• Make major improvements to the Windows Console
  • Give users the ability to run Linux tools on Windows

After this, Microsoft focused on adding these abilities on Windows platform and the result is WSL and Windows Terminal.

Installing

If you go to the Microsoft Store and search for terminal word, you should be able to view the search results as shown in below snapshot.

Microsoft Store: Search Windows Terminal
Microsoft Store: Search Windows Terminal

Windows Terminal Preview

You will be able to see two different results for Windows Terminal, one result for Windows Terminal and the other for Windows Terminal Preview.

Both of them will install the Windows Terminal, but as the name suggests Windows Terminal Preview is like a beta version of the terminal. It means you will get a lot of features which are not yet formally released and still under testing.

The advantage obviously is you get to know the features as soon as they are released for testing but not yet released to market. The disadvantage is because it is preview version, there may be chance that it may break or show undesired behavior.

Windows Terminal

I personally went for this stable version of Windows Terminal. So I clicked on the respective search result, which opened the Windows Terminal page. Then on the windows terminal page, I clicked on GET button to install it.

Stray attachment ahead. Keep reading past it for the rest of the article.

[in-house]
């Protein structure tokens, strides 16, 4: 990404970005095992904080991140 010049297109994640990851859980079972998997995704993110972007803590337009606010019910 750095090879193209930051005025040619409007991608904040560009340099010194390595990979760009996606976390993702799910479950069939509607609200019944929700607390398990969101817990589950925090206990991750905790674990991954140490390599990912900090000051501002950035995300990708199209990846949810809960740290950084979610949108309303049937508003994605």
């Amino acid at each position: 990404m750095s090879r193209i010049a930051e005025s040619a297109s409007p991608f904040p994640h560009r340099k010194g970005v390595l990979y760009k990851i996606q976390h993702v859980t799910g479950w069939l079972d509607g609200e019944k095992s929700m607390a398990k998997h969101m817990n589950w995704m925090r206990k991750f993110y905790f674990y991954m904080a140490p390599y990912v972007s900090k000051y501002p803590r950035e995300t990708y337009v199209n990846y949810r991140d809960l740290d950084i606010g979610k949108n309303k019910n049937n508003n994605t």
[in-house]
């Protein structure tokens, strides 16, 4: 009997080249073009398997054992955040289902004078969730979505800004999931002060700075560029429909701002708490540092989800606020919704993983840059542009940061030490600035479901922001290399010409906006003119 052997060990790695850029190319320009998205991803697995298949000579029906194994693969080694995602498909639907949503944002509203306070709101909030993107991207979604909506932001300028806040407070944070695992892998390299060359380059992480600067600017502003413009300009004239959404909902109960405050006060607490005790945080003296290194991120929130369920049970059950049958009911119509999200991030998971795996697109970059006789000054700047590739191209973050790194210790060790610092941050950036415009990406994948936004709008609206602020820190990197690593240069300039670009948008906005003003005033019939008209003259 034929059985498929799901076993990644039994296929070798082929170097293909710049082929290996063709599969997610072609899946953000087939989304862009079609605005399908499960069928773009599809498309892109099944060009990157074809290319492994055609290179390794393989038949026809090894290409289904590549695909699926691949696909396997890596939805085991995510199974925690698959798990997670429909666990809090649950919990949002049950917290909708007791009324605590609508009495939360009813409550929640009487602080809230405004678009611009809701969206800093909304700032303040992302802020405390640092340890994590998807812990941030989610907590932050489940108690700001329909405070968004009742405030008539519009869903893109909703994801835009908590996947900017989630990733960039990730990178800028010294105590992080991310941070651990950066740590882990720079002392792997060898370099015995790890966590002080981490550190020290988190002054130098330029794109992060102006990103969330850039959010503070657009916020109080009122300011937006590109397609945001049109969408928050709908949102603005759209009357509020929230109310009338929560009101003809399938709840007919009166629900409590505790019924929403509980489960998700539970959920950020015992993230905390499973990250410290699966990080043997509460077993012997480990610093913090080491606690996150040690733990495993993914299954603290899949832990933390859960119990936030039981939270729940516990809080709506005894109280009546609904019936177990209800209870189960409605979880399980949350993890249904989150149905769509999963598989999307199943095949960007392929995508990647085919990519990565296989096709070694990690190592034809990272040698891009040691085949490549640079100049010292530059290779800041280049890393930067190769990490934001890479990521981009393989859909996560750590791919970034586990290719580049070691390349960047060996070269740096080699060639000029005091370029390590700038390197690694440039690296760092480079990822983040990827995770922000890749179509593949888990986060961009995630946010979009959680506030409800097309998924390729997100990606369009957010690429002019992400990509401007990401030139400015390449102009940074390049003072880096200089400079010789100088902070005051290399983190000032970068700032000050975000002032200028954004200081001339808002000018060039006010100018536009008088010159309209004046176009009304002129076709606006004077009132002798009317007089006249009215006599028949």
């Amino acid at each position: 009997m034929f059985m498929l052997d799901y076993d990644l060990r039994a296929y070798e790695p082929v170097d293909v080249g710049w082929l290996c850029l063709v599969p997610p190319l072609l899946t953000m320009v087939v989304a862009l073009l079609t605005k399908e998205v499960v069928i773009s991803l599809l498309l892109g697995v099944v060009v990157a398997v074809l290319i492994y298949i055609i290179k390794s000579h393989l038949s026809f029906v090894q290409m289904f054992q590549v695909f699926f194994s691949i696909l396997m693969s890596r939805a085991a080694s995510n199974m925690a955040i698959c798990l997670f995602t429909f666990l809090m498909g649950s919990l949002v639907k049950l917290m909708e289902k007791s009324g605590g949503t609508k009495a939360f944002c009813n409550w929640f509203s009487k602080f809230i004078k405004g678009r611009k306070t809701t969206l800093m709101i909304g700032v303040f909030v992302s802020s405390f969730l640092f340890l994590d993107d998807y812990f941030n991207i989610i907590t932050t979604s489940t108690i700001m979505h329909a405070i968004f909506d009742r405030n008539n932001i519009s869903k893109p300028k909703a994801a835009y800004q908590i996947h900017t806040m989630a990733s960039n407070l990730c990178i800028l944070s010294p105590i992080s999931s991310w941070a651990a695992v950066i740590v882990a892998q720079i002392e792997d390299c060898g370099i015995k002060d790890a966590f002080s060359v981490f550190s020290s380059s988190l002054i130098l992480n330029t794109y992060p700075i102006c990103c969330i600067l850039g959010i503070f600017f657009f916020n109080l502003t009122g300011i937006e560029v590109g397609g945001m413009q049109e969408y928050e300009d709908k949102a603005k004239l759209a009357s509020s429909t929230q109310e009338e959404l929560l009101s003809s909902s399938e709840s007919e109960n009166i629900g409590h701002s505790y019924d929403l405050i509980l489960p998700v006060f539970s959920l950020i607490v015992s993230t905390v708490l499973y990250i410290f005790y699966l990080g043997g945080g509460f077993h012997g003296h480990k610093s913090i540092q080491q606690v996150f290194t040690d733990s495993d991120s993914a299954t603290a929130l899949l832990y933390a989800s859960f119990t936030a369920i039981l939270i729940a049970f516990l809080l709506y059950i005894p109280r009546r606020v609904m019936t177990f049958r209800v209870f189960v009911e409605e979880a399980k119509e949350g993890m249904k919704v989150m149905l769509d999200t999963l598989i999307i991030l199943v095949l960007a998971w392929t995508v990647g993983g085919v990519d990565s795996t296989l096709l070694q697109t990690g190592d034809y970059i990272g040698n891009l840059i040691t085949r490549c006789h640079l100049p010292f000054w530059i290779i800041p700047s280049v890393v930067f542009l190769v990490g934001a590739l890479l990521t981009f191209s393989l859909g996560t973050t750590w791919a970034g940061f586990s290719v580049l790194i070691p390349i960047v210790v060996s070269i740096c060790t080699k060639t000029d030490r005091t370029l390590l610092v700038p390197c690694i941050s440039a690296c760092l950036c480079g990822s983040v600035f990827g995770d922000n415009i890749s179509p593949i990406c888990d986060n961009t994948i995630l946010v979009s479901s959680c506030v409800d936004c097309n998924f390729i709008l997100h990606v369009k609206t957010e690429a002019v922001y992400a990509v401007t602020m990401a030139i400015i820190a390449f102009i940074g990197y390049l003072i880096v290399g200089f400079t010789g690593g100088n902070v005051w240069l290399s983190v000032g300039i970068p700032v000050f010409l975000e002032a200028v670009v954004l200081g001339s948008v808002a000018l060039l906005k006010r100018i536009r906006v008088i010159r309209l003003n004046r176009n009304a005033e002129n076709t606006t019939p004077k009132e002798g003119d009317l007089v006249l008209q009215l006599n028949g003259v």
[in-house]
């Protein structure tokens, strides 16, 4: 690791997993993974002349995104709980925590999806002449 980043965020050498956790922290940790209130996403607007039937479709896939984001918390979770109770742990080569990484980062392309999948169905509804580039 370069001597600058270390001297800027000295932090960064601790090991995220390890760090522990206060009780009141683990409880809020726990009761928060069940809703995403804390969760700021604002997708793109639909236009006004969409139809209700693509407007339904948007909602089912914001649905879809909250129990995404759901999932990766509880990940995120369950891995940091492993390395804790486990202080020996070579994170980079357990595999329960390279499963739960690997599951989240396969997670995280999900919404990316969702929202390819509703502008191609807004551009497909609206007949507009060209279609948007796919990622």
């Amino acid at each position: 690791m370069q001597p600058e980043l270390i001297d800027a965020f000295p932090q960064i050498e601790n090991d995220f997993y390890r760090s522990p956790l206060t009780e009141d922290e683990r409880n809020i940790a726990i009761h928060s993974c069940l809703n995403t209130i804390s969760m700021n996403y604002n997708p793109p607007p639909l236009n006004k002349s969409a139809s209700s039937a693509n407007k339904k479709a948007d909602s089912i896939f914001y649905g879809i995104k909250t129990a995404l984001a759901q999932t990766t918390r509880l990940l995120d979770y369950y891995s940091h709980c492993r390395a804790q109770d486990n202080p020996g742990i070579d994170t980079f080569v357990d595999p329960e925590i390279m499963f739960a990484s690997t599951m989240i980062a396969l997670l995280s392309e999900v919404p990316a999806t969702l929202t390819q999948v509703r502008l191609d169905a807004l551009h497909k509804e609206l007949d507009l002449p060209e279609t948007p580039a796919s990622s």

Microsoft Store: Install Windows Terminal
Microsoft Store: Install Windows Terminal

The installation took couple of seconds and that’s it. After this, I just had to type the “Windows Terminal” text to find it in start menu and click on it to start it.

Windows Terminal: tabbed view and context menu
Windows Terminal: tabbed view and context menu

If you don’t have access to the Microsoft Store, the builds are published on the GitHub releases page. If you install from GitHub, the terminal will not automatically update with new versions.

Commands Customizations

When you click on the downward facing arrow on the Windows Terminal, it will show an option with name “Settings”. If you click on it, it will open a file with name “settings.json” in your default editor.